I also think that people are afraid to talk about HIV and other STI’s. This is another problem because sexually transmitted infections exist and should be discussed openly, rather than being hidden or dismissed. Performers should feel comfortable talking about this topic, studios should be comfortable with this discussion and viewers should also feel comfortable with this too. Discussing these important topics could be made more interesting as well. I would like to see a public service message on a video where the performers openly talk for a moment about sexually transmitted infections, rather than seeing a boring text message for a few seconds. Perhaps a couple of performers sharing their awareness about sexually transmitted infections, what to look out for and making it a short yet informative part of the bareback porn feature. If I was a bareback porn producer, I would pay my performers to appear in a public service message which is both informative, interesting and made as erotic as possible so viewers want to watch it and absorb the contents of the message.

The problem with some of these “dreams” is that in reality, the costs and time associated with doing this would be seen by many studios and even some performers as being too much and a waste of time. It’s a shame, because if a high standard of health and respect for others was developed by the whole of the bareback porn industry, then the industry would be seen in a better light than it is right now. I am a pro-barebacker and because barebacking is important to me I feel that the industry needs to stand up right now and implement some minimum standards so it will continue to exist in the future. I am also concerned about porn piracy, because with so much piracy going on, the porn studios are not receiving as much income as they need to produce their films and as a result, they are forced to reduce their costs as much as possible to stay in business. Both porn producers and consumers play an important role in the future of bareback porn.

That’s about it from me, but if you are interested in reading more, I have included a link to an interview at Dewayne In San Diego with Andy Kay in the post Andy Kay on Testing, Bareback, Condoms and Patient Zeta. Andy Kay is the Production Manager for Boycrush Studios, the company behind Bare Twinks. I found this interview full of insight and the benchmark set by Boycrush Studios is one I would like to see other studios involved with the production of bareback porn matching. If you want to read more about Andy Kay, you can check out his blog below.

References:

  1. Andy Kay on Testing, Bareback, Condoms and Patient Zeta – DeWayne in SD
    http://dewayneinsd.com/andy-kay-on-testingbarebackcondoms-and-patient-zeta/
  2. Andy Kay Online
    http://www.andykayonline.com/blog/
4 Comments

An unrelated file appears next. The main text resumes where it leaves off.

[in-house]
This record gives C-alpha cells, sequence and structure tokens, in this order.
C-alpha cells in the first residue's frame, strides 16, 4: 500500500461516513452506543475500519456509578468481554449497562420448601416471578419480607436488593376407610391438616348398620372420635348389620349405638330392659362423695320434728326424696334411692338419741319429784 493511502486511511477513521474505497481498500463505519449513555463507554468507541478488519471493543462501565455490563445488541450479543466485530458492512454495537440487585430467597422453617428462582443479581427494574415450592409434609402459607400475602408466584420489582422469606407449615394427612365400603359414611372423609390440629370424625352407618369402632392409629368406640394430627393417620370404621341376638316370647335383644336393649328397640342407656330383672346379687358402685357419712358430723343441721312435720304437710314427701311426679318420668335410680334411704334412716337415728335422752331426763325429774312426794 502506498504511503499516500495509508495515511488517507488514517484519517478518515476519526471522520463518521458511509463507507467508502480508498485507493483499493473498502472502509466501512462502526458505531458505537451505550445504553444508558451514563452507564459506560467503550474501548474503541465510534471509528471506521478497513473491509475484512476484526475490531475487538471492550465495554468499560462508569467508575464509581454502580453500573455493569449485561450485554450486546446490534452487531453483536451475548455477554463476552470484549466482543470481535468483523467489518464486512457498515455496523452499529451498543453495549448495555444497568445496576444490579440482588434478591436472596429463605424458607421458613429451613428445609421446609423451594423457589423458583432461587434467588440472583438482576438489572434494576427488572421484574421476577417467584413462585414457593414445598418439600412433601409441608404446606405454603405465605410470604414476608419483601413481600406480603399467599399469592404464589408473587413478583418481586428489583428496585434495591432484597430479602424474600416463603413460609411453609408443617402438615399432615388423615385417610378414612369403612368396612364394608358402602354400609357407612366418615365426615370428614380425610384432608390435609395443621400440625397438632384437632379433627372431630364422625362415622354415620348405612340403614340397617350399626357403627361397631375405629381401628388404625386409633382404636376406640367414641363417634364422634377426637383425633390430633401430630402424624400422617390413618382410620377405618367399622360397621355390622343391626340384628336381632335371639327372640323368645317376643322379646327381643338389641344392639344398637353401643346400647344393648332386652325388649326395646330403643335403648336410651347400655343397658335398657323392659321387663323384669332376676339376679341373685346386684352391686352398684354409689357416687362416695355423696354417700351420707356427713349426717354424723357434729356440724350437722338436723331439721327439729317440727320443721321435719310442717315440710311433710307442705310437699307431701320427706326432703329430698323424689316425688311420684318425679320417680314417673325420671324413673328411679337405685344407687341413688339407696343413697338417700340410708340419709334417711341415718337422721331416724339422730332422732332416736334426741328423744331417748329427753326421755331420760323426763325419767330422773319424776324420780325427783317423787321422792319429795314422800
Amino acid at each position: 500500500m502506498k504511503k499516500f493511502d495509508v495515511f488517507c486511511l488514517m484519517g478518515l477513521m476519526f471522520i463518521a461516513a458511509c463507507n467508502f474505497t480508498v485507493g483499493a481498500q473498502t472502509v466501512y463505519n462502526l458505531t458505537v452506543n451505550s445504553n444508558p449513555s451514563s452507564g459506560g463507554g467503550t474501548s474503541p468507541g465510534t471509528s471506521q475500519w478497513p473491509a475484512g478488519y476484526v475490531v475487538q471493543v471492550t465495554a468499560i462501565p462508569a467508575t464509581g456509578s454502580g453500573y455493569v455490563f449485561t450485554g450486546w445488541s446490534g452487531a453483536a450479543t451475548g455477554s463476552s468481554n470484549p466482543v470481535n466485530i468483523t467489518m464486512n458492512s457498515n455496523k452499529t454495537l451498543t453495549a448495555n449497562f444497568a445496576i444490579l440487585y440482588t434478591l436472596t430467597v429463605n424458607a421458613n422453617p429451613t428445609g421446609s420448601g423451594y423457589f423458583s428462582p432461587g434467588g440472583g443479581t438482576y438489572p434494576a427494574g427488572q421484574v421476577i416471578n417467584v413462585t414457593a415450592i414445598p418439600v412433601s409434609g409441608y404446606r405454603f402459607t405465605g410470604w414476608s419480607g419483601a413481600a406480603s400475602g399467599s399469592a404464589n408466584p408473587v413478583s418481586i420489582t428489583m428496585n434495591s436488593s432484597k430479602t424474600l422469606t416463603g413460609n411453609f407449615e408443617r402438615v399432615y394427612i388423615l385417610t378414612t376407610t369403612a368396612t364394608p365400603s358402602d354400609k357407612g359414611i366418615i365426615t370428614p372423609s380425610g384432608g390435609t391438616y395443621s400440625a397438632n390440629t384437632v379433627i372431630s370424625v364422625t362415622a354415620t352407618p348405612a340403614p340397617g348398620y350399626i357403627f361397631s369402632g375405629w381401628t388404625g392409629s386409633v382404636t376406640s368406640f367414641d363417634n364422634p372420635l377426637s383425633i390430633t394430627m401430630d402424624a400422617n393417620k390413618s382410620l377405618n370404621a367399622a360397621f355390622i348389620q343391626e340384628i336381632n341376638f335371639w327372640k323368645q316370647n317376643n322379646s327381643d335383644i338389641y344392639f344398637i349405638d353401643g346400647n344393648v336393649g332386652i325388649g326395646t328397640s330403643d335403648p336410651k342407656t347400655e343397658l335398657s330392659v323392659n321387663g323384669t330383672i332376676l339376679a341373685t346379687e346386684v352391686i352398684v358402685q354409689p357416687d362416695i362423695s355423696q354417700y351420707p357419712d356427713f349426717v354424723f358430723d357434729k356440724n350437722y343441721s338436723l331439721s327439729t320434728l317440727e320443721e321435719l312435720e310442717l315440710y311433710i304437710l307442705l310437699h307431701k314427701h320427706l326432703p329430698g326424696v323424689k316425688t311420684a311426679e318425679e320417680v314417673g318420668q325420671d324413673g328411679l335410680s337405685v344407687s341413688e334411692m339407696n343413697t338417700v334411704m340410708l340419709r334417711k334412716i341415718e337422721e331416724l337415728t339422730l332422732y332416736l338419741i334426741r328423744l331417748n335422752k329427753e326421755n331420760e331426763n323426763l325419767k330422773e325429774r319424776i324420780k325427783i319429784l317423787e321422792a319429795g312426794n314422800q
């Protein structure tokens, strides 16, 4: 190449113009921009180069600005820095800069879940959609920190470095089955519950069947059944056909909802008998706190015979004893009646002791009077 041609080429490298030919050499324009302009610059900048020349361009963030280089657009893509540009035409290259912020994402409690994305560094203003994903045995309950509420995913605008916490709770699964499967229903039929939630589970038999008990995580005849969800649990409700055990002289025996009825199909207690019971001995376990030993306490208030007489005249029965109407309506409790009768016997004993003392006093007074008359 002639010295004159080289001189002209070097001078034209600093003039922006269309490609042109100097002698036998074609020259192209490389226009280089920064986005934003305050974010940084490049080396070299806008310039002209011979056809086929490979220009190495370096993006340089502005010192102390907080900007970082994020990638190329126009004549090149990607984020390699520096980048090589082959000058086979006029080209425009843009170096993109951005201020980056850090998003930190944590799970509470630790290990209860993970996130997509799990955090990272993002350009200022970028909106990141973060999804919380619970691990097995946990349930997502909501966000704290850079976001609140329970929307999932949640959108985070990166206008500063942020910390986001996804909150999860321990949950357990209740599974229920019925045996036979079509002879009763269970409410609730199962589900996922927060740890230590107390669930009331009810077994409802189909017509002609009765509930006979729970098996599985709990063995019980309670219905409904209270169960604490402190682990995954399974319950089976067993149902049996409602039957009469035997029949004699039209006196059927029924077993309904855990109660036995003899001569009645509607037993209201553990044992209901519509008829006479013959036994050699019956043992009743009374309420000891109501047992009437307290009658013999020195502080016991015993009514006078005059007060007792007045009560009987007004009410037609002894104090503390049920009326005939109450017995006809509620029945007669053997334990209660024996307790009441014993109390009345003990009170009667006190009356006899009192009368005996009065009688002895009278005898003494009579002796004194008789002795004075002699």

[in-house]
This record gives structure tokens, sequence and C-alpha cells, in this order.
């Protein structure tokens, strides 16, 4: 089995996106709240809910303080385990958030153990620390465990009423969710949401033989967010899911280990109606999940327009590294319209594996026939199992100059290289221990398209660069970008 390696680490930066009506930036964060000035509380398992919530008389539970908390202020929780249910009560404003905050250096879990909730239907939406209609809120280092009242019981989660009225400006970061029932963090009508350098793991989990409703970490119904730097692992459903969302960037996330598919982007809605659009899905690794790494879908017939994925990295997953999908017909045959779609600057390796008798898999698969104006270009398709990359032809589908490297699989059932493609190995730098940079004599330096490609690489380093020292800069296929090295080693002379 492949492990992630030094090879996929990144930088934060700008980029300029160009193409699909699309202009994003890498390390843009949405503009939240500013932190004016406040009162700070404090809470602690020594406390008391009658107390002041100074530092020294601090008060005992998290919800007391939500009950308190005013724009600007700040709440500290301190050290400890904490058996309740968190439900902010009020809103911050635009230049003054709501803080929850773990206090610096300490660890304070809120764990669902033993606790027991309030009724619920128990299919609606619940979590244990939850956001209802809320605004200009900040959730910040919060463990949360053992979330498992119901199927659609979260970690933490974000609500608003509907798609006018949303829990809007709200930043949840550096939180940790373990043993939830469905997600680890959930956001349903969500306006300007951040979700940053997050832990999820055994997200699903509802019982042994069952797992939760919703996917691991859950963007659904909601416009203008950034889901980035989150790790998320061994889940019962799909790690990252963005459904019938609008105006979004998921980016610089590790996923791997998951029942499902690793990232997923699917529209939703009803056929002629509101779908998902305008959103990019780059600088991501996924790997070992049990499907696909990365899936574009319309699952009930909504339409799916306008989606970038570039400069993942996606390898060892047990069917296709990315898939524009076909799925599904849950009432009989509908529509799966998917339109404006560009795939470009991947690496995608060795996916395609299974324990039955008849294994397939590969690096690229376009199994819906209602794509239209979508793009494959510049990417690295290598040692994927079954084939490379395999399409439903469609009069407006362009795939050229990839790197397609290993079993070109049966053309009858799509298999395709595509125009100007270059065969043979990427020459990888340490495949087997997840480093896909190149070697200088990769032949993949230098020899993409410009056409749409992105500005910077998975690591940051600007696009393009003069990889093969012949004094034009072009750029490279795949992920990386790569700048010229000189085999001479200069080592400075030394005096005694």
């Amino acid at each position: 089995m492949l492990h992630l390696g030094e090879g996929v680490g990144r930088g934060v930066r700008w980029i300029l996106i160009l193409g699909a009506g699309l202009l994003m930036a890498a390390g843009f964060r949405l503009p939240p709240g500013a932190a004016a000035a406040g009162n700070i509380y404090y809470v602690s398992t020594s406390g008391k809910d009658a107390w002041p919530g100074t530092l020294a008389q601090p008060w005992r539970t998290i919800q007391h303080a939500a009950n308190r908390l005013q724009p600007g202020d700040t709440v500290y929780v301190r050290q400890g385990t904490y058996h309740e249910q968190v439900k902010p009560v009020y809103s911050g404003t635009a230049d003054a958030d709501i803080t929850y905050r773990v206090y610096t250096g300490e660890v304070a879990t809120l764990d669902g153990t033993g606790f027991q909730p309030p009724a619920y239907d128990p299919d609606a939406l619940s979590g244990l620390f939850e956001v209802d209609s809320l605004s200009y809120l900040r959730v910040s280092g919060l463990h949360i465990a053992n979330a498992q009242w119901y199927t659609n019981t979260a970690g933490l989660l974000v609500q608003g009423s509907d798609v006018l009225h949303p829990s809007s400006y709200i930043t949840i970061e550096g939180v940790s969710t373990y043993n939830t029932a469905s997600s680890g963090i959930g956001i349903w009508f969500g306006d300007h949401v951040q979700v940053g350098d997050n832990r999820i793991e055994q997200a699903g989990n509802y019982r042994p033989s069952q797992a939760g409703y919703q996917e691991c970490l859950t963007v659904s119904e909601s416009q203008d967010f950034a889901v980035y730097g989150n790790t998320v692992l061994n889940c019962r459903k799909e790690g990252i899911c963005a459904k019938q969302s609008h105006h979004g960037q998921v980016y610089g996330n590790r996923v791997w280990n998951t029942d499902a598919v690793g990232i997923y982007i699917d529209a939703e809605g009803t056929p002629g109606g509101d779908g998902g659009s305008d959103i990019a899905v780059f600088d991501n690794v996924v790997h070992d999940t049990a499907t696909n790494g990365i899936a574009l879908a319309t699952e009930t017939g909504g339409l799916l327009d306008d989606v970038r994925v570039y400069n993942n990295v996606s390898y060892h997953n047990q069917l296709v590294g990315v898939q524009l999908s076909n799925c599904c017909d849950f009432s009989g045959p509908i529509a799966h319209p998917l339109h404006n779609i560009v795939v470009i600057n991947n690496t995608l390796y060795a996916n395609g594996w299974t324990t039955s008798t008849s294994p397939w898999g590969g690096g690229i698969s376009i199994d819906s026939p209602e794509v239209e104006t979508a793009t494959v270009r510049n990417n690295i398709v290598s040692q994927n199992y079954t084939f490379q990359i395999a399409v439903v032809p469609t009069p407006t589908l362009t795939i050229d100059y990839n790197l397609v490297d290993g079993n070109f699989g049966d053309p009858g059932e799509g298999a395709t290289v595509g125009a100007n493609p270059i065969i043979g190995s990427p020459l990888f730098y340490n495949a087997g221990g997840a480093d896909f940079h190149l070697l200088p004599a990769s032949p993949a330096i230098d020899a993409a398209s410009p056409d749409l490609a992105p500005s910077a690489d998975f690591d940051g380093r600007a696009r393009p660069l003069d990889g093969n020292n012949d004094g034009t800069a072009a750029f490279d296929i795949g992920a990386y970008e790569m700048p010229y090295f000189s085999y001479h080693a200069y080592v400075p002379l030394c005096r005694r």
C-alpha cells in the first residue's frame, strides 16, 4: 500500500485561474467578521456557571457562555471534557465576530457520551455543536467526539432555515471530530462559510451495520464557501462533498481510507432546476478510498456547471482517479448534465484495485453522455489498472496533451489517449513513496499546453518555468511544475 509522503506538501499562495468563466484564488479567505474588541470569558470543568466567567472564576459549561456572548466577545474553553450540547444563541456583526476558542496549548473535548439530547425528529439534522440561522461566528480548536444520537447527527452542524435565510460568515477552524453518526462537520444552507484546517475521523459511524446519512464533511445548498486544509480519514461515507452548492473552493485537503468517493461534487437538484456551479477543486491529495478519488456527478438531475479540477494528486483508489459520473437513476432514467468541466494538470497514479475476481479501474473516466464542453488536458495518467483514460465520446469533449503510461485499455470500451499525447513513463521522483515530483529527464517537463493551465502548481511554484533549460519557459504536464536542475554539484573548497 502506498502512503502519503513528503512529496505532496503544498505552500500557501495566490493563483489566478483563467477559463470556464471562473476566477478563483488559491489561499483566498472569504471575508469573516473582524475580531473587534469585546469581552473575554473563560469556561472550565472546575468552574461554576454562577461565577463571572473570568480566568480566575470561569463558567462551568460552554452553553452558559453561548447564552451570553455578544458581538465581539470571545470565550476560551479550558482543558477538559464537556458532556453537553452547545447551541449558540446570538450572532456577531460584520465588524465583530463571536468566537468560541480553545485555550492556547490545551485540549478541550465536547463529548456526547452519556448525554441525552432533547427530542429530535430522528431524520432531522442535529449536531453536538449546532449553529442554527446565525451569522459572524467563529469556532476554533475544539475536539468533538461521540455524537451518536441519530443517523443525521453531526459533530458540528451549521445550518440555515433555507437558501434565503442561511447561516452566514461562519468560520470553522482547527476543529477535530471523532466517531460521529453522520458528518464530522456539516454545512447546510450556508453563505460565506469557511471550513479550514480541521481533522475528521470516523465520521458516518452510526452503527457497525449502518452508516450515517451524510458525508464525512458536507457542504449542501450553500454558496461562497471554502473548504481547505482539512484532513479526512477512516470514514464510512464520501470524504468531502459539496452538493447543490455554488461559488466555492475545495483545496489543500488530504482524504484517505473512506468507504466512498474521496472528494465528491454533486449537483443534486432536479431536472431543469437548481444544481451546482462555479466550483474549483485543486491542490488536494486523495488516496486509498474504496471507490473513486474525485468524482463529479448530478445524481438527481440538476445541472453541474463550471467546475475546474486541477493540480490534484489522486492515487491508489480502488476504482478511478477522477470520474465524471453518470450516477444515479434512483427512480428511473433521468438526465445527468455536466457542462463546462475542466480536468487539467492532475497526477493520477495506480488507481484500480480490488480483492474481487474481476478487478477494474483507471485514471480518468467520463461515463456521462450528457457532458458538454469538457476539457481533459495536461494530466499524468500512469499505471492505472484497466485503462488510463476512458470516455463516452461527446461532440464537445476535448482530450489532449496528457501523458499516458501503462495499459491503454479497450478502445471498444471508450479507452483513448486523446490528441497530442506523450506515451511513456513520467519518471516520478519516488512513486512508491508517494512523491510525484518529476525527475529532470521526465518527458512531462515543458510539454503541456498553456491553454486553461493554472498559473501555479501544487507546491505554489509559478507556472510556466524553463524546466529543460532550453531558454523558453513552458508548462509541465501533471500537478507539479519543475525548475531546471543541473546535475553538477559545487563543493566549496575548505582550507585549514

JC September 25, 2011 at 6:43 pm Reply

I am HIV poz and there is much more than just testing “HIV positive.” Sure you can test positive but the crucial thing to know is your viral load which is the amount of HIV in your blood as well as CD4 levels (low CD4 numbers are bad, your body defenses are weak against infections). I high viral count and a low CD4 count greatly increases the chances of transmission, so it is imperative the performers know what their “numbers” are – as we poz people call them lol.

Brad Berrigan September 26, 2011 at 3:38 am Reply

Hey JC, Thank you for highlighting another important consideration with regards to performers and helping to make bareback porn more responsible. The topic you have raised is something I did not touch upon in my article, but what you wrote is most certainly relevant and very important, so I thank you for including this in your response to my article. Your contribution is greatly appreciated JC and I also encourage bareback porn performers to make themselves aware of their numbers for the reasons you have stated.

Ian November 29, 2011 at 7:31 pm Reply

I don’t think a HIV test is enough to have safe raw sex… cause there is a window period, and in all of us is different. Bare sex is always risky between neg guys, we poz, what the fuck! we all already “fucked up”… But well is not all about HIV all more STD around raw sex…

Brad Berrigan November 30, 2011 at 12:26 pm Reply

I also share your concern about the window period when it comes to HIV testing, which is why the PCR test is better than the ELISA test, because the window period is reduced to days rather than weeks, but this can vary from person to person due to individual immune systems. HIV-negative performers cannot be guaranteed a perfectly risk-free experience if they perform in bareback porn, however, advanced comprehensive STD testing, combined with sero-sorting and communication can certainly help to make it a safer experience. It would be great if bareback sex could be a perfectly healthy and safe experience, but unprotected sex comes with all sorts of attachments, some good and some bad. Guys who have bareback sex need to consider all the risks before making a decision to forgo using condoms and even condom users need to be aware that condoms can break and the risks are still present when trying to negotiate a safer sex experience.